Description This heart scarab is carved from a piece of dark gray stone. The bottom is divided into eleven horizontal rows, ten of which are inscribed with Book of the Dead spell 30B written in neat hieroglyphs that read from right to left. Discussion The scarab’s association with the daily rebirth of the […]
Ashley Fiutko Arico received her Ph.D. in Egyptian Art and Archaeology in the Department of Near Eastern Studies at Johns Hopkins in 2017. Her dissertation examined Egyptian statuary excavated in the Levant.
Description This small faience plaque depicts the divine triad of Thebes in profile: the god Amun-Re, his consort Mut, and their son Khonsu. Amun wears a tall plumed crown, a curled divine beard, a broad collar, and a short kilt. He holds a was-scepter in his left hand. Mut stands behind Amun with her right […]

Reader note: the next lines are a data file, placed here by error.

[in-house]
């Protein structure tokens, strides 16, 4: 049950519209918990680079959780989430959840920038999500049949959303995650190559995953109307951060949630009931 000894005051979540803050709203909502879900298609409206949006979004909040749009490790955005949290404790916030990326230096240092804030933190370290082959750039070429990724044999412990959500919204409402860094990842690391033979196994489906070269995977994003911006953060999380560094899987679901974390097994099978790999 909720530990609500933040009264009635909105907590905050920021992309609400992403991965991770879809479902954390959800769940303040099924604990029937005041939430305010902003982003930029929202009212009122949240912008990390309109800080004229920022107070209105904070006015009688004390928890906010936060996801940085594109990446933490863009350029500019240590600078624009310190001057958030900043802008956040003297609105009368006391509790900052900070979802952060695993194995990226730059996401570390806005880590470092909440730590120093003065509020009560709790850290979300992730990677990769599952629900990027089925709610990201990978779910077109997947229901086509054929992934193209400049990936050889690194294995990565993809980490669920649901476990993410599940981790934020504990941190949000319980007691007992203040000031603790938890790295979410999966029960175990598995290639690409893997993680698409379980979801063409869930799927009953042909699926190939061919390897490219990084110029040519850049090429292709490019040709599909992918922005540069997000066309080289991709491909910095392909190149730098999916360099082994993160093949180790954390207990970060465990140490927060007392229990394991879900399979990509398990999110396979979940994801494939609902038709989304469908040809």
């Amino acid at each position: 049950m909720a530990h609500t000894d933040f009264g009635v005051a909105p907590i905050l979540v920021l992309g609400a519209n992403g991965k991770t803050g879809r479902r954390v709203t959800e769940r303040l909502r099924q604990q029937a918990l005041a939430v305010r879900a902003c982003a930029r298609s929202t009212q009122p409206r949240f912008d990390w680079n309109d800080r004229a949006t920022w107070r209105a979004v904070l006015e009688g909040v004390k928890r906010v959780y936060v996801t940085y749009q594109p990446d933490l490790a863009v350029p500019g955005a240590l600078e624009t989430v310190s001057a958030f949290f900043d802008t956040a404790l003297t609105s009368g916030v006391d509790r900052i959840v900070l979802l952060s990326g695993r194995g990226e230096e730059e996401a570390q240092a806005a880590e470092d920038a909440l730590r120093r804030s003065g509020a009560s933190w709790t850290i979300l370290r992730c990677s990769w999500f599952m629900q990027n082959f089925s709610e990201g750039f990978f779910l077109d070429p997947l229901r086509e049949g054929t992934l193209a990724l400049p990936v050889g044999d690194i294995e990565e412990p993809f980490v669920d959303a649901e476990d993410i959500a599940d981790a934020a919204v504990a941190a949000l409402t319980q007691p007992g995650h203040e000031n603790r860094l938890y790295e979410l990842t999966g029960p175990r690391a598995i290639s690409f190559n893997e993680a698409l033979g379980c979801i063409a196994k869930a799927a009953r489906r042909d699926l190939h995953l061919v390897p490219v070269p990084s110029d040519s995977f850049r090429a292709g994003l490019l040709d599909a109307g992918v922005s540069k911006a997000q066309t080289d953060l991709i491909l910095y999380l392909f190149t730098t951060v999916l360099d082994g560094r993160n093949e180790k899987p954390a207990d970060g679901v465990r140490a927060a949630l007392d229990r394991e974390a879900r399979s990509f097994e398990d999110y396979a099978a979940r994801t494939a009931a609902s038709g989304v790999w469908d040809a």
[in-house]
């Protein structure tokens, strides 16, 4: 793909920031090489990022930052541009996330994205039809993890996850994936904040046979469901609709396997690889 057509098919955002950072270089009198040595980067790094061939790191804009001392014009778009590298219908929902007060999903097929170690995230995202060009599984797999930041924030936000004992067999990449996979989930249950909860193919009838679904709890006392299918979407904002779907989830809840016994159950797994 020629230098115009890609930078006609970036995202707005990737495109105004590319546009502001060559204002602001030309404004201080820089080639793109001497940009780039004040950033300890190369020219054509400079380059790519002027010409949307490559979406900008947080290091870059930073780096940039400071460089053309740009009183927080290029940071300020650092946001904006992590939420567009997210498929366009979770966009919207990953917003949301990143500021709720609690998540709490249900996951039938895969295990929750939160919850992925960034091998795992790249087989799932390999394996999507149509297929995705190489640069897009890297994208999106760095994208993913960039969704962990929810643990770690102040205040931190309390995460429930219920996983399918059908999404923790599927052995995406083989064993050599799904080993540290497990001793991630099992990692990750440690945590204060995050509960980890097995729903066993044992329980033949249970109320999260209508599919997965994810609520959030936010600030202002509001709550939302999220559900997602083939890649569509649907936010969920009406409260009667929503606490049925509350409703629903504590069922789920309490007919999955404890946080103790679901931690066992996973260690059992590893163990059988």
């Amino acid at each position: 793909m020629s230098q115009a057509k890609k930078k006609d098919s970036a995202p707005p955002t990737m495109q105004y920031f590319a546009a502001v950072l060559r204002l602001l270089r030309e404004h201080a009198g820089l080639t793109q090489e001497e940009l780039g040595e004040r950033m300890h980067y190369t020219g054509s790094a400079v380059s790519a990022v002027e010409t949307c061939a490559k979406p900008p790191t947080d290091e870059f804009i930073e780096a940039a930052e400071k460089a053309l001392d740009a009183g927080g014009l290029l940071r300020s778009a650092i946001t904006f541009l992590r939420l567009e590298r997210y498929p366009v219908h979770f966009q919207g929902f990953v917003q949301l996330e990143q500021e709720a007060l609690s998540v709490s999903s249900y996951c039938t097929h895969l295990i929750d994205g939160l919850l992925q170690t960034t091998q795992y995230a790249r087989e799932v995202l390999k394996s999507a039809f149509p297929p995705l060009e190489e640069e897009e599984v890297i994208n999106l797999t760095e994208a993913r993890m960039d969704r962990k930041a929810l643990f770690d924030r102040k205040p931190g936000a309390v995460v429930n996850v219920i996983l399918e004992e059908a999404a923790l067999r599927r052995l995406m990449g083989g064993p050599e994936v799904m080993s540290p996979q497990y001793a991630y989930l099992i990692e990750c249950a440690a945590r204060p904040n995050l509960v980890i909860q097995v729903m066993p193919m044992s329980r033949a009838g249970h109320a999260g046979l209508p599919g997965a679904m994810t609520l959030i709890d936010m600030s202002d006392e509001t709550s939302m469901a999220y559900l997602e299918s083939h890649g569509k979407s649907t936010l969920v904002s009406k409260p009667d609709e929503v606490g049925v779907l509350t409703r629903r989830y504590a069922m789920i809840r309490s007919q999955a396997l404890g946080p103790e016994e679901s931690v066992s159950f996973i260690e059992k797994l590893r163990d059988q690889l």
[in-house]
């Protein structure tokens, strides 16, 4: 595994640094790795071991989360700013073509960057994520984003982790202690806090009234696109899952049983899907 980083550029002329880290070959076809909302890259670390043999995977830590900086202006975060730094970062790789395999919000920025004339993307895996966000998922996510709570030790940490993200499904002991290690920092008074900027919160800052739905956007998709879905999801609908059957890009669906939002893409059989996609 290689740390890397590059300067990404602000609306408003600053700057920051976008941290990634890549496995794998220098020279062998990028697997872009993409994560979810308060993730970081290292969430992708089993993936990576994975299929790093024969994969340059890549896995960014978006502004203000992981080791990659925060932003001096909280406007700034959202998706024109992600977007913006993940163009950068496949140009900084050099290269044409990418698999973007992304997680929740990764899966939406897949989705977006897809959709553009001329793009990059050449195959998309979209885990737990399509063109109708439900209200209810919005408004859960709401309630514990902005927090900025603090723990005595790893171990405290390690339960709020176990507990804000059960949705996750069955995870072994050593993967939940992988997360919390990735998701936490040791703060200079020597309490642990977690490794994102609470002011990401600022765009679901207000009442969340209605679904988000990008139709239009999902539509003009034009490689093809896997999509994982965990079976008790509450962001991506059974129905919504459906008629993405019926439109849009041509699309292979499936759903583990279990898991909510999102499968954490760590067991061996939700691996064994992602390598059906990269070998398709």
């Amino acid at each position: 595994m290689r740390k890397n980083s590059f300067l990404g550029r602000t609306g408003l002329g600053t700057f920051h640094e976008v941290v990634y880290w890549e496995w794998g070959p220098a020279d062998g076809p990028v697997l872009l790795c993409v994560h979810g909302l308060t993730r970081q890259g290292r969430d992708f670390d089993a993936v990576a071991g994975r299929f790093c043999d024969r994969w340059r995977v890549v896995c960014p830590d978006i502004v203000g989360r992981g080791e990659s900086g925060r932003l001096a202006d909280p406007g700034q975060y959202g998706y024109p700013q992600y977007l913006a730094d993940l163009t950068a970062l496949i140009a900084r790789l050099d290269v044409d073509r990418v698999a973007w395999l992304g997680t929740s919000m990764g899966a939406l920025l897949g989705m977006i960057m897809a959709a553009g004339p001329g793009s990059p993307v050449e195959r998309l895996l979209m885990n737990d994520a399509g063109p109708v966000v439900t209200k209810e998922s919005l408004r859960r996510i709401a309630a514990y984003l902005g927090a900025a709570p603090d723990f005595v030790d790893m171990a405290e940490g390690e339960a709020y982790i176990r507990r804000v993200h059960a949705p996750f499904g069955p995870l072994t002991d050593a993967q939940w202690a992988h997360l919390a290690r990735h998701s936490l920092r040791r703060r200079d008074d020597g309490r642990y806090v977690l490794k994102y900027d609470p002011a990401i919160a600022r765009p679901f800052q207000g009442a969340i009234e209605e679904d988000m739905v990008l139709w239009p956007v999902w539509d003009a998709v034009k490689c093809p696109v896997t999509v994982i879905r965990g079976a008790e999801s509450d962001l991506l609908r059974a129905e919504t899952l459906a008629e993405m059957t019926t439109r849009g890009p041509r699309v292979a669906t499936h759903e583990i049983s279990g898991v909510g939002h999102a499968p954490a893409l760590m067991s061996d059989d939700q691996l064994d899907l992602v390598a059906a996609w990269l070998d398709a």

Ancient Egyptians frequently wore jewelry imbued with symbolic meaning and magical properties. These potent objects, known today as amulets, were worn on the body in way that is comparable to modern bracelet charms and necklace pendants for the living, or worked into mummy wrappings to protect the deceased. Amulets were an important part of ancient […]
Journey to the West: Tracking Ancient Egyptian Funerary Objects from Abydos to Baltimore In the summer of 1911 the Johns Hopkins Archaeological Museum was awarded numerous ancient Egyptian artifacts discovered at Abydos during excavations undertaken by T. Eric Peet on behalf of the Egypt Exploration Fund earlier that year. This paper will identify many of […]
From El-Mahasna to Baltimore: Restoring Context to Egyptian Objects in the Johns Hopkins Archaeological Museum The Johns Hopkins archaeological collection was awarded numerous pieces of Predynastic Egyptian pottery and other artifacts in return for its support of the Egypt Exploration Fund’s (EEF) 1909 excavation of the cemetery at el-Mahasna. This paper will combine study of […]